If you are an Illinois resident who believes your household has never fully recovered from the 2009 financial crash, you are not alone. Despite frequent news reports of an economic recovery, many people across the nation have failed to feel its effects. If you are one of them, your amount of debt likely has increased in the past decade while your salary or wages have not kept pace.
Surprisingly enough, however, the results of a recent survey reported by Discover.com, show that while 80 percent of Americans reported having at least one type of debt, the majority of them do not think that they have too much debt. The figures break down as follows:
- Only 40 percent of survey responders believe they have too much debt, with 47 percent of these between the ages of 35-54.
- Only 43 percent of responders making less than $25,000 annually believe they have too much debt; the figure decreases to 34 percent for those making more than $75,000 annually.
- The percentages split almost evenly between those with a high school education or less and those with a college or higher degree; 39 percent of the former believe they have too much debt, and 38 percent of the latter express the same opinion about their own debt.
- Of the people who believe they have too much debt, however, only 18 percent of them are happy about their personal financial situation.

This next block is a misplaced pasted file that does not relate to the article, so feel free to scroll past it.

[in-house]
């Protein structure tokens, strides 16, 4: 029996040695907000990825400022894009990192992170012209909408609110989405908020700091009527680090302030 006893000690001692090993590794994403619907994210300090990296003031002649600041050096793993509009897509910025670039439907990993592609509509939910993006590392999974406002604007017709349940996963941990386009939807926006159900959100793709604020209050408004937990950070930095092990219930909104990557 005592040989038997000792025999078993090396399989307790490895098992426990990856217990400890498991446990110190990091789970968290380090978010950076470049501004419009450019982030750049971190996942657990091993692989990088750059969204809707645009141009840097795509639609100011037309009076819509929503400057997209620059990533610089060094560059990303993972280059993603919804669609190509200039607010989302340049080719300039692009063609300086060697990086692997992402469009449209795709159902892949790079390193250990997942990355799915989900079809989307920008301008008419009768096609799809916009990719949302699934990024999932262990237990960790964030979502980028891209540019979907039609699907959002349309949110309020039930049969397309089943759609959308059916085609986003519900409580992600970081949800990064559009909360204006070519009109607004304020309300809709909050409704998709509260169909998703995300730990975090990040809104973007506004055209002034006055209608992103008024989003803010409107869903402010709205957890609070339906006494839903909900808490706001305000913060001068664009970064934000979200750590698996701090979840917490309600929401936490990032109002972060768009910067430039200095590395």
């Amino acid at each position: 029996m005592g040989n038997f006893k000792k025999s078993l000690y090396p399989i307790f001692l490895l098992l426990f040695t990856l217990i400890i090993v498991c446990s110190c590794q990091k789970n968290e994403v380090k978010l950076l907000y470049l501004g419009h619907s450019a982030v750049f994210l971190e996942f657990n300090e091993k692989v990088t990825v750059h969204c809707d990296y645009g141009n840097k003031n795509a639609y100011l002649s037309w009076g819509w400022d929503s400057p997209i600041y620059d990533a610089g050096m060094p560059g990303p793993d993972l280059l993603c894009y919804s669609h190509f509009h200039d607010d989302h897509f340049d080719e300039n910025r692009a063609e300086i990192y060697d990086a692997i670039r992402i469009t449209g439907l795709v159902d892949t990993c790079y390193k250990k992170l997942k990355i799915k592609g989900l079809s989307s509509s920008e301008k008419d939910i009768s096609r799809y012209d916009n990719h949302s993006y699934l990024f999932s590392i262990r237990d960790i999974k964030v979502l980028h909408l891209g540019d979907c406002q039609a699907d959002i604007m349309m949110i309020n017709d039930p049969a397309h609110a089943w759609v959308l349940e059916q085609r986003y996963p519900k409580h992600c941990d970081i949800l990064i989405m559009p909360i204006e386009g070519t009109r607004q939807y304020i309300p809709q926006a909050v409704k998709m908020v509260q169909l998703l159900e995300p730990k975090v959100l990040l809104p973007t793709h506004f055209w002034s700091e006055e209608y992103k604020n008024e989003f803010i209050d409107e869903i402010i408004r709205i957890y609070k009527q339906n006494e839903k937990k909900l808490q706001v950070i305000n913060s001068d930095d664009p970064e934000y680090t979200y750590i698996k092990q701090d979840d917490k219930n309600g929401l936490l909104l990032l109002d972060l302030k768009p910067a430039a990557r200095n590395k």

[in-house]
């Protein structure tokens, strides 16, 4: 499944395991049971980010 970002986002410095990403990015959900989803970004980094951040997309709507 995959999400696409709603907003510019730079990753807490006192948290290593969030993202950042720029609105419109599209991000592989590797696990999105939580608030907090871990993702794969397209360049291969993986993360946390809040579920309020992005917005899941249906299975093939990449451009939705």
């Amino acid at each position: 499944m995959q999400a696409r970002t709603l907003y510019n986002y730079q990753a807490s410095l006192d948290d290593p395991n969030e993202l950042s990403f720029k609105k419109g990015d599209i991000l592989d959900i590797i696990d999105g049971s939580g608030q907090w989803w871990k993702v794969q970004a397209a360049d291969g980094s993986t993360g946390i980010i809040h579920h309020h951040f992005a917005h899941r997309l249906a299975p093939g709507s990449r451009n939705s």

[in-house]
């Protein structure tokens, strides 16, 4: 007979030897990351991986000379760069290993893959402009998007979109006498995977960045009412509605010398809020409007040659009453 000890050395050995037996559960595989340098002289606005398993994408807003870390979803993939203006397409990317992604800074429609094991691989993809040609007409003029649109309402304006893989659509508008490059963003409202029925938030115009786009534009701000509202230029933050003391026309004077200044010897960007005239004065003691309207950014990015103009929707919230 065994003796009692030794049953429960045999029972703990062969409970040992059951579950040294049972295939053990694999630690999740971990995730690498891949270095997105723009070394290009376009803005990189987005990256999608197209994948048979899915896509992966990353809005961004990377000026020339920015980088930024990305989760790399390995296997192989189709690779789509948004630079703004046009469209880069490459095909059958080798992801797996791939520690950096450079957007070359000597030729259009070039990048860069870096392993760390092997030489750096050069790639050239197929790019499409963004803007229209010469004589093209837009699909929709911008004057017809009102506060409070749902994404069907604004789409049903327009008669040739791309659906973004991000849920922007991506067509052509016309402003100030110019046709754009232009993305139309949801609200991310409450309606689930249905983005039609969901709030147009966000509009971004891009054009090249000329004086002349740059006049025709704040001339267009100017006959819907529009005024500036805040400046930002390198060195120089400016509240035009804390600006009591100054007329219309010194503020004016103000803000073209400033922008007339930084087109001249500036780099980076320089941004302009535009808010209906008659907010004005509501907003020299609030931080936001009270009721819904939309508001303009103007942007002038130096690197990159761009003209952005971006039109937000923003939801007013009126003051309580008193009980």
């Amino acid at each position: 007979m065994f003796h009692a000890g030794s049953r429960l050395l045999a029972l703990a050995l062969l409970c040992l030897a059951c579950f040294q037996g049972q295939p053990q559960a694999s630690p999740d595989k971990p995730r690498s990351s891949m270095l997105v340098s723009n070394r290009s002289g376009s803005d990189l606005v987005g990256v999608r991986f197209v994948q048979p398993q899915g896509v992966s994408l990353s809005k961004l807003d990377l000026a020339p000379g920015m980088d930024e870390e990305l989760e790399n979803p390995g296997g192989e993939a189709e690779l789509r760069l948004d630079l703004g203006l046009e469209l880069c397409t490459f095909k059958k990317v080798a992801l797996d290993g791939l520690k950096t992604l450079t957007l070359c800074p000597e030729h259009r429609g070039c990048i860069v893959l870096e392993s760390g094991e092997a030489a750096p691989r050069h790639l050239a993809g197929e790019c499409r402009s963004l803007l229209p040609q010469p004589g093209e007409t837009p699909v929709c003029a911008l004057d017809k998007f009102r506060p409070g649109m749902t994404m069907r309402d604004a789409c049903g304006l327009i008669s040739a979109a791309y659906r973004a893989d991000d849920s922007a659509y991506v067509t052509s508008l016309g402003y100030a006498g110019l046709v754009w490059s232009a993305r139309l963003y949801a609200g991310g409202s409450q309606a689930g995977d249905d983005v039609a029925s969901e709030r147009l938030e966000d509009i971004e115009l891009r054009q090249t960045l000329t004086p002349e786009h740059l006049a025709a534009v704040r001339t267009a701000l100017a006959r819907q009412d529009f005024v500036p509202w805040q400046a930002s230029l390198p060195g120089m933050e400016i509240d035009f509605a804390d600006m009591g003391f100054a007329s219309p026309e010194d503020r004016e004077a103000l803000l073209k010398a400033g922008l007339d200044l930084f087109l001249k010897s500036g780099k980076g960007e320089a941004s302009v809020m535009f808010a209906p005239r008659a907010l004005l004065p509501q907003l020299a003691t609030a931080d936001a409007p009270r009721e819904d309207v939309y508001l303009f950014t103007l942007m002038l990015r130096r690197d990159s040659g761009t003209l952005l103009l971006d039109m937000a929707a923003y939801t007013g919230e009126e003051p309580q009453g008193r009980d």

Overall, only 18 percent of responders reported being contacted by a debt collection agency within the past year. But of the 21 percent of responders who reported having medical debt, 55 percent said that a debt collection agency had contacted them within the past year. These responders likewise reported that they often forego doctor visits, necessary medical tests and filling their needed prescriptions in an attempt to not incur any further medical debt.
While it is not surprising that 40 percent of survey responders said they likely could not come up with $2,000 in cash to pay for any type of a family emergency, what is quite surprising is that 46 percent said they have put aside emergency funds representing a full three months’ worth of earnings.
No one need tell you that in the event of an emergency, your debt, especially your credit card debt, could skyrocket. It therefore pays to establish and follow a family budget so you do not inadvertently spend too much on things that, while enjoyable, could put you in financial distress should the worst happen. This is educational information only and not intended to provide legal advice.